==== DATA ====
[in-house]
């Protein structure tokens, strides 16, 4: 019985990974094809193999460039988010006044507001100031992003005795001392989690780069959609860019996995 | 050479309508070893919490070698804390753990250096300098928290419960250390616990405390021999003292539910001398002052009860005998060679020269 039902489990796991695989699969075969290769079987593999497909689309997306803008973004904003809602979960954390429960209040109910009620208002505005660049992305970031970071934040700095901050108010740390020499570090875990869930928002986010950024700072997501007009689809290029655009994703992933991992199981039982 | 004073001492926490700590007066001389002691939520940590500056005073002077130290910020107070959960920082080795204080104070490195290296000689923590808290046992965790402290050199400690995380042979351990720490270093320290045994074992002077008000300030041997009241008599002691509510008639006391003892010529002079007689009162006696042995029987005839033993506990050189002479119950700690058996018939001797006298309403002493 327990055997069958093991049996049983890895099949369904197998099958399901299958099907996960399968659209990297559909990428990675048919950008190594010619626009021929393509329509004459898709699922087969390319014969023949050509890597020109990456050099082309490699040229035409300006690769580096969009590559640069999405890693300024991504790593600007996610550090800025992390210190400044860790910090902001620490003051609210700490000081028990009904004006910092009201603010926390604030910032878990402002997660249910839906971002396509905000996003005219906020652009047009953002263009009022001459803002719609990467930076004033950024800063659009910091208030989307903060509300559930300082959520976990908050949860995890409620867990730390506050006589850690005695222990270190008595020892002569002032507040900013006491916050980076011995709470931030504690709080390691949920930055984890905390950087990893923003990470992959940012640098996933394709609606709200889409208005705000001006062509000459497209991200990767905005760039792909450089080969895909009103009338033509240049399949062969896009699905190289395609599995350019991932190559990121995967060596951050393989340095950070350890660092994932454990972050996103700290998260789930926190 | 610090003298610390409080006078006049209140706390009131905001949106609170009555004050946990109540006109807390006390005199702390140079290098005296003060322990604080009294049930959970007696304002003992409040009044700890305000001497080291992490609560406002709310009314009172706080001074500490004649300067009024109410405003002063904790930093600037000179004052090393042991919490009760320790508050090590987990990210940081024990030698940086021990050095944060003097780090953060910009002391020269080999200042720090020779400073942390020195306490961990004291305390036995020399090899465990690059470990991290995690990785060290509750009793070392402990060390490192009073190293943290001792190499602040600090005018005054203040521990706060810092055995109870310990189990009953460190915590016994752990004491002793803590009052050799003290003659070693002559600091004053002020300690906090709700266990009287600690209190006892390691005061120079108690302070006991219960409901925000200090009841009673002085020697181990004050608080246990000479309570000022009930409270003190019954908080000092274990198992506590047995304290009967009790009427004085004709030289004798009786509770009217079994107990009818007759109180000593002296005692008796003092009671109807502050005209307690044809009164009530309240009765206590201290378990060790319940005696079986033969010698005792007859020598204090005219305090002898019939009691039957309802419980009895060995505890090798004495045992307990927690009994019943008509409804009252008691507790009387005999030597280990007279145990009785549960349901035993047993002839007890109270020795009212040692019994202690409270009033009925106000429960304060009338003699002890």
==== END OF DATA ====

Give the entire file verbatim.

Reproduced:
[in-house]
């Protein structure tokens, strides 16, 4: 019985990974094809193999460039988010006044507001100031992003005795001392989690780069959609860019996995 | 050479309508070893919490070698804390753990250096300098928290419960250390616990405390021999003292539910001398002052009860005998060679020269 039902489990796991695989699969075969290769079987593999497909689309997306803008973004904003809602979960954390429960209040109910009620208002505005660049992305970031970071934040700095901050108010740390020499570090875990869930928002986010950024700072997501007009689809290029655009994703992933991992199981039982 | 004073001492926490700590007066001389002691939520940590500056005073002077130290910020107070959960920082080795204080104070490195290296000689923590808290046992965790402290050199400690995380042979351990720490270093320290045994074992002077008000300030041997009241008599002691509510008639006391003892010529002079007689009162006696042995029987005839033993506990050189002479119950700690058996018939001797006298309403002493 327990055997069958093991049996049983890895099949369904197998099958399901299958099907996960399968659209990297559909990428990675048919950008190594010619626009021929393509329509004459898709699922087969390319014969023949050509890597020109990456050099082309490699040229035409300006690769580096969009590559640069999405890693300024991504790593600007996610550090800025992390210190400044860790910090902001620490003051609210700490000081028990009904004006910092009201603010926390604030910032878990402002997660249910839906971002396509905000996003005219906020652009047009953002263009009022001459803002719609990467930076004033950024800063659009910091208030989307903060509300559930300082959520976990908050949860995890409620867990730390506050006589850690005695222990270190008595020892002569002032507040900013006491916050980076011995709470931030504690709080390691949920930055984890905390950087990893923003990470992959940012640098996933394709609606709200889409208005705000001006062509000459497209991200990767905005760039792909450089080969895909009103009338033509240049399949062969896009699905190289395609599995350019991932190559990121995967060596951050393989340095950070350890660092994932454990972050996103700290998260789930926190 | 610090003298610390409080006078006049209140706390009131905001949106609170009555004050946990109540006109807390006390005199702390140079290098005296003060322990604080009294049930959970007696304002003992409040009044700890305000001497080291992490609560406002709310009314009172706080001074500490004649300067009024109410405003002063904790930093600037000179004052090393042991919490009760320790508050090590987990990210940081024990030698940086021990050095944060003097780090953060910009002391020269080999200042720090020779400073942390020195306490961990004291305390036995020399090899465990690059470990991290995690990785060290509750009793070392402990060390490192009073190293943290001792190499602040600090005018005054203040521990706060810092055995109870310990189990009953460190915590016994752990004491002793803590009052050799003290003659070693002559600091004053002020300690906090709700266990009287600690209190006892390691005061120079108690302070006991219960409901925000200090009841009673002085020697181990004050608080246990000479309570000022009930409270003190019954908080000092274990198992506590047995304290009967009790009427004085004709030289004798009786509770009217079994107990009818007759109180000593002296005692008796003092009671109807502050005209307690044809009164009530309240009765206590201290378990060790319940005696079986033969010698005792007859020598204090005219305090002898019939009691039957309802419980009895060995505890090798004495045992307990927690009994019943008509409804009252008691507790009387005999030597280990007279145990009785549960349901035993047993002839007890109270020795009212040692019994202690409270009033009925106000429960304060009338003699002890």